Home Sculptor News Guest columnist: FrankArts brings sculpture downtown | Opinion

Guest columnist: FrankArts brings sculpture downtown | Opinion

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Fall brought a new look to downtown with the installation of the first phase of rotating sculptures as a part of Arts Downtown. This FrankArts program, in partnership with Josephine Sculpture Park, was sponsored by local patron Richard Rosen.

The selection process for Arts Downtown was a rigorous one. FrankArts issued a nationwide call to solicit proposals from accomplished artists with strong public art experience. Submissions were then reviewed by the Frank Arts team, which included arts professionals and a citizen representative. This is an exhibit of six sculptures across the downtown area each with its own story to tell. 

• Daddylonglegs by John Parker. Parker drew his inspiration for this work from insects with their hard-shelled bodies and armor-coated, almost robotic exteriors that still manage to take flight in an instant. Parker resides in Glenside, Pennsylvania, and has shown his work throughout the Eastern and Midwestern U.S. You can view this sculpture at the entrance of the Franklin County Courthouse. 

Exuberance² by Dave Caudill. This Louisville artist’s stainless-steel work uses sweeping lines in an abstract language of rhythm and grace to affirm belief in the power of beauty. His work can be found across the U.S. and abroad, and he recently completed a large labyrinth in Bolivia. Exuberance² is located along St. Clair Street, on the north end of the Singing Bridge. 

Grace #85 by Karen Terhune. “I attempt to create a feeling of movement through stone,” says Terhune, who works primarily with limestone, alabaster, soapstone and marble. Her career as a sculptor spans more than 40 years and she eschews power tools as much as possible, preferring to work with her hands. This award-winning piece by a Louisville artist is located in front of Poor Richard’s Books.  

• Chili Pepper by Jim Collins. This whimsical work features painted aluminum and a recycled turbine blade. Part of a long-running series by the Signal Mountain, Tennessee artist, Chili Pepper is characteristic of Collins’ work, which uses silhouettes of people and animals constructed in various metals. He received his MFA in sculpture from Ohio University and has work in museums and public collections across the U.S. This sculpture is located near the corner of Main and St Clair streets by Subway restaurant. The “watcher” on top is looking at the marquee of the Grand Theatre.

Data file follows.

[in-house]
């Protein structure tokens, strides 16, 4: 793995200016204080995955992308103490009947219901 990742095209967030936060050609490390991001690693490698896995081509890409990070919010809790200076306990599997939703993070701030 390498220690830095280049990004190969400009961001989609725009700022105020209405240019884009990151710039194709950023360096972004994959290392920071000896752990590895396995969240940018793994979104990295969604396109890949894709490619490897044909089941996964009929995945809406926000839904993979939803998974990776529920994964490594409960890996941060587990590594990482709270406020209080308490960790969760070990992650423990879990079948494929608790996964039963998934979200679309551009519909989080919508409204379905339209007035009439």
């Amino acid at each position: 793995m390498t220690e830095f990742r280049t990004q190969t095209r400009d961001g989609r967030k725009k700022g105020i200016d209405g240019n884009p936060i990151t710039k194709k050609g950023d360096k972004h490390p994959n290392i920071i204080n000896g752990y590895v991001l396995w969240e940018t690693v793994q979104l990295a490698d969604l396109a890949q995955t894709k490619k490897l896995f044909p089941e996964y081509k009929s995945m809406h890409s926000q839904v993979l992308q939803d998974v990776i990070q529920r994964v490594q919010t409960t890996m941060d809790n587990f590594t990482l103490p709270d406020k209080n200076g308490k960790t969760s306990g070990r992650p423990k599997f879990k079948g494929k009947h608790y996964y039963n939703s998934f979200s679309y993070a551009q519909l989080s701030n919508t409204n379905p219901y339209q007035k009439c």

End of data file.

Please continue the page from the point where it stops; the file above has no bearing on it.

InMotion by Jeffrey Kiefer. Growing up in rural Indiana, Kiefer says he was fascinated by the way nature seemed to devour and erase abandoned farms and run-down steel structures, and the way nature responded by using the structures as latticework for plants to grow. This steel and wood sculpture reflects that close relationship. It can be found on West Main Street in front of the Kentucky Department of Insurance. 

Cultured Stone by Antoinette Schultze. The inspiration for this sculpture makes it especially suited for a spot in the heart of Downtown Frankfort. Vertical and horizontal ribbons meander up, down, around, under and over each other, intersecting in the center of the sculpture to form a crossroads. This is symbolic of all the intersecting past events and forces that create a life and a community. The blue squared glass that adorns the top is a symbol of the source of all life, where everything becomes one. The work of this Maine artist is located in the center of St. Clair Street in front of Chenault & Hoge. 

These sculptures will remain in place for two years then, with community support, will be replaced with new pieces to provide a continuing rotating exhibit in Downtown Frankfort. The sculptures are available to purchase through the Josephine Sculpture Park. If you would like to support the Arts Downtown efforts please visit josephinesculpturepark.org to learn more and to make a tax deductible donation.

FrankArts is a group of arts professionals and arts organizations formed to foster the arts in Frankfort and Franklin County through the development and implementation of a master plan for the arts and programs like Arts Downtown. With partners including the City of Frankfort, Franklin County Fiscal Court, Frankfort/Franklin County Tourist Commission, Downtown Frankfort Inc, Josephine Sculpture Park and Joanna Hay Productions, and with the support of sponsors including Richard Rosen and Expree Credit Union, the group is working toward establishing Frankfort as the Public Art Capital of Kentucky. 



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